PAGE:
“This is why elections are fun,” said CNN’s John King, relentlessly jabbing at one of his two giant iPads as the lead in Florida lurched back and forth. Then he said it again. Absolutely no one agreed with him.About an hour and an epoch earlier, the networks and news channels had seemed as interested in their own redemption story as they were in the election itself. They hoped for a do-over of 2016, where every glib presumption would be replaced with a cautionary note, and a radical plan to wait, no matter how long it took, to see what would actually happen.That was temporarily good for democracy, but possibly difficult for television executives, whose solemn duty was to make their product as opaque as reality. “There is no telling when we are going to have a winner,” said Martha MacCallum, introducing Fox’s coverage with something other than a bang. “It could be hours, it could be days, it could possibly take even weeks.” On MSNBC, Brian Williams told viewers: “It’s going to be a night of a lot of math.” It wasn’t a thrilling observation, but it was at least unlikely to be clipped up and played on Twitter’s infinite loop in the days ahead.Of course, there was still the odd hostage to fortune. “Biden is doing much better with white voters, and I think that’s going to be a theme throughout this night,” said David Axelrod, the former Obama adviser, and you wondered if that would ultimately seem too obvious to remember or too idiotic to forget. In those moments, as the words left their mouths, the pundit class seemed like tightrope walkers: foolhardy or brave, one foot in front of another, the weight of history on their backs.Then the numbers came in, and the math went out of the window – or maybe just got more complicated. NBC’s Chuck Todd, swooshing around his own magic map, remarked: “All that tells me is, it’s going to take forever to call Florida.” Twenty minutes later, he said that the state “looked like an uphill climb for Joe Biden”. Half an hour after that, it was firmly in the Trump column.CNN’s entire broadcast, meanwhile, had become brutally compelling, appearing to jettison its ensemble of sedate anchors in favour of King’s one-man dramatic monologue on the Florida county of Miami-Dade. But, other than King’s unusual sense of what constitutes a good time, it wasn’t clear why it was still treating Florida like a toss-up.On the BBC, Andrew Neil and Katty Kay were formidable and austere, with Neil signing off from his perch at the corporation in a mood of magnificent irritation with America for not having made its mind up yet. The static cameras and distinct shortage of pounding theme music set them apart from their excitable US counterparts, which were increasingly difficult to distinguish from each other.CBS had a “what happens if” map; MSNBC had a “what if” map. Every studio adhered to an aesthetic of fluorescent Tetris. Countdown clocks and “key race alerts” with no outcome attached dragged viewers remorselessly from hour to hour. The phrase “blue wall” became ubiquitous, again.At some point , John King’s touchscreen stopped working. “You’re gonna have to come back to me,” he said. Meanwhile, the New York Times’ notorious election needles had swung firmly in Trump’s favour, and the prospect of days more trauma to come.Then one of them swung back again, and Fox News called Arizona for Biden ahead of anybody else. Karl Rove, who when Fox put Ohio in Obama’s column in 2012 had vocally disagreed on air with the station’s decision desk, vocally disagreed on air with the station’s decision desk.The only person who seemed certain of anything was the president himself.Trump tweeted that the Democrats “are trying to STEAL the election” and claimed that “Votes cannot be cast after the Poles are closed!” CNN’s Jake Tapper said that “the fact that the president misspelled ‘polls’ is just ‘chef’s kiss’”, which drew the kind of social media enthusiasm on the left that you might a few hours earlier have imagined would be reserved for a victory in Texas.Instead, the naive prospect of euphoria had been replaced with the desperate urge to stave off despair. In another time, those who found themselves unable to switch off might at least have hoped to absorb their anxiety with a few fellow travellers, and a drinking game or two. This year, the stakes are too vast, the lockdowns too dislocating. Instead, they sat in their bubbles, waiting – and waiting – for the future to burst through.Fun? Trump called it fraud. “We gotta dip in here because there have been several statements that are just frankly not true,” said the NBC anchor Savannah Guthrie, to her and the network’s eternal credit, even as rivals let him lie without interruption. On the BBC, a few hours earlier, the political scientist Larry Sabato had made a more plausible assessment.“We are very, very split,” he said. “This night has just begun.” More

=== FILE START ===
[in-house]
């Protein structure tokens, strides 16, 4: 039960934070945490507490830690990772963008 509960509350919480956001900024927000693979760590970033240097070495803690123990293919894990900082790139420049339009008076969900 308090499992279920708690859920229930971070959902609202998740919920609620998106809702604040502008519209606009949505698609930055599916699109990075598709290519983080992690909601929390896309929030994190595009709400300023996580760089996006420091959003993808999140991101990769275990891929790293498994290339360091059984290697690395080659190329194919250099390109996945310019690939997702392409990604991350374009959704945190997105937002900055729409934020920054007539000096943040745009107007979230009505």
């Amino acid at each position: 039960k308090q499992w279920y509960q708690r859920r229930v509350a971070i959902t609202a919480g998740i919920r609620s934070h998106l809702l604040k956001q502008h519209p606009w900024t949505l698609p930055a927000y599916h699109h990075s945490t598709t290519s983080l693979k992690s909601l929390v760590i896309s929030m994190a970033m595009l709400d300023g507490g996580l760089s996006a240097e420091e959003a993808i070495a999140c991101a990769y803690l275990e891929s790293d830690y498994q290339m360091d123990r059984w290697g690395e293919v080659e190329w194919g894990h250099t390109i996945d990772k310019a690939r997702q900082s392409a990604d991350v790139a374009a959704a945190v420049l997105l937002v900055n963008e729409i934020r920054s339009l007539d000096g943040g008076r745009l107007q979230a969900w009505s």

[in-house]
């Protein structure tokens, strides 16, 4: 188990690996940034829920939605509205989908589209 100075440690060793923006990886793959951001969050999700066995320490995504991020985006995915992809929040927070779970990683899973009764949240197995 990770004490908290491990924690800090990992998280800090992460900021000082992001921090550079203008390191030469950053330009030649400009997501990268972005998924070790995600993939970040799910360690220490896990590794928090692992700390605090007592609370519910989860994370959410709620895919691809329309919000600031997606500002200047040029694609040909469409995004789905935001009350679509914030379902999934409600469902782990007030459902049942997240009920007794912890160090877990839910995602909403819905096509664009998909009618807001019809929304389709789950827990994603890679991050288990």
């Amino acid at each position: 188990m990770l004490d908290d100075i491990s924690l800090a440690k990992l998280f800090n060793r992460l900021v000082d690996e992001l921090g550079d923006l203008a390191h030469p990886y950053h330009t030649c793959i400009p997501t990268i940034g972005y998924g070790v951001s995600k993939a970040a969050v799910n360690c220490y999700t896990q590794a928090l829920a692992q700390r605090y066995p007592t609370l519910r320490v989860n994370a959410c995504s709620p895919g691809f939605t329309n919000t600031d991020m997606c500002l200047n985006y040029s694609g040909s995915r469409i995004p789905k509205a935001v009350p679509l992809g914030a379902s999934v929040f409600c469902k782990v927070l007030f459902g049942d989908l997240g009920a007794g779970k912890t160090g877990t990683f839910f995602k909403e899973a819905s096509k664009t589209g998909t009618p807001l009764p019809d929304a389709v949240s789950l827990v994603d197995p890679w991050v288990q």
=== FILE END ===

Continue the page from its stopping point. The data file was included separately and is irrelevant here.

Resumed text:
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    Widower asks Twitter to delete Trump's 'horrifying' lies about wife's death

    Twitter says it won’t delete tweets in which the president spreads lie that Joe Scarborough was involved in Lori Klausutis’s death MSNBC’s Morning Joe host Joe Scarborough. Photograph: Patrick Lewis/StarPix for The Paley Center for Media/REX/Shutterstock The husband of a woman whose 2001 death Donald Trump has repeatedly used for a political smear has demanded […] More

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    Rachel Maddow on her critics: ‘Your hatred makes me stronger. Come on! Give me more!’

    Interview David Smith in New York The G2 interview Rachel Maddow Interview Rachel Maddow on her critics: ‘Your hatred makes me stronger. Come on! Give me more!’ David Smith in New York The MSNBC host’s show has become a safety blanket for many US progressives. She discusses her demonisation by the right, tackling the president’s […] More